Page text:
there is the essential need for schools to
conduct ongoing self-assessment of the
newer assessment approach.
Neal Topp, director of the Center for
ePortfolio-Based Assessment at the University
of Nebraska-Omaha, says that in
order for ePortfolio efforts to succeed,
schools must document the impact of the
technology on students, faculty, and the
institution alike. “As higher ed institutions
adapt to society’s current and future
needs and expectations, implementing
robust ePortfolios will increase effectiveness
and document our value to our students
and communities,” he maintains.
The Open Source Approach
IS YOUR INSTITUTION already embracing open source? Then you should know that there’s an
open source flavor of ePortfolio technology, as well—and it’s flourishing. The effort, the Open Source
Portfolio Initiative (OSP), is a community of individuals and organizations collaborating
on the development of non-proprietary open source electronic portfolio software.
Formed in January 2003 by the University of Minnesota, the University of Delaware, and The
rSmart Group, the project is based on Portfolio, the University of Minnesota’s
ePortfolio software. In 2004, the Andrew W. Mellon Foundation matched contributions
from Indiana University and rSmart to fund the development of OSP2.
Today, the OSP effort harnesses the creative work of these thought leaders, delivering it as a set
of powerful tools that interoperate in the Sakai community source framework.
The initiative strives to create and sustain ePortfolio software, build a software platform that
accelerates ePortfolio innovation for education, and inspire best practices in portfolio thinking.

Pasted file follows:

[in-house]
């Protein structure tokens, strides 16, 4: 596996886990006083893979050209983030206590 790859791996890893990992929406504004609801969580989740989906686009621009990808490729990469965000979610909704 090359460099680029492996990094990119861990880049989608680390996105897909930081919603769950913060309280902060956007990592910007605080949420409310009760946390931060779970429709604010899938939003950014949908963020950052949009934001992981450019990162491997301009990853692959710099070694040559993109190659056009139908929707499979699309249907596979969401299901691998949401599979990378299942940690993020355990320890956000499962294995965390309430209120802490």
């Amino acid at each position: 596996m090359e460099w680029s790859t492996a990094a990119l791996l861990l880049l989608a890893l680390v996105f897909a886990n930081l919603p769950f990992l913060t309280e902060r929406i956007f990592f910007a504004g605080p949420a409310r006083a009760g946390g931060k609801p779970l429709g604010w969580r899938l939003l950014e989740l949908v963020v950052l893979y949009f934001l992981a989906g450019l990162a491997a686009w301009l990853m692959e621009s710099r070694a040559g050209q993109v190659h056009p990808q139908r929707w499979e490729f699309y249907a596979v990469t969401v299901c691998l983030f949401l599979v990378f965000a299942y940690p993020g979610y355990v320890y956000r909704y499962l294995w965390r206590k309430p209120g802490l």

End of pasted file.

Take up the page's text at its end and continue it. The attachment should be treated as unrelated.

Specifically, in the academic environment, individual learners can use OSP as a repository
to store and organize digital evidence of teaching and learning. Users can upload files of any type,
organize them in folders, and reference them in presentations or compositions to share with a
particular audience. Instructors can use the system to design guided reflective processes that help
learners integrate and enhance what they have learned throughout the year. Further, the system
provides instructors with a rich set of tools to design formative and summative assessments.
Finally, administrators can use the enterprise electronic portfolio system as a data-driven decisionmaking
and reporting tool. Configured to align with institutional objectives, the OSP system collects
real evidence of teaching and learning that can be correlated with and assessed against course,
program, department, and institutional objectives.
Then and Now
In order to understand all that an ePortfolio
can be, it’s important to look briefly at
what the electronic tool was originally
intended to be: a collection of electronic
documents that demonstrate the owner’s
skills, education, and knowledge to a target
reader. In academia, instructors use
ePortfolios to evaluate student competency
in a particular subject. Today, most
ePortfolio efforts fall into three main categories: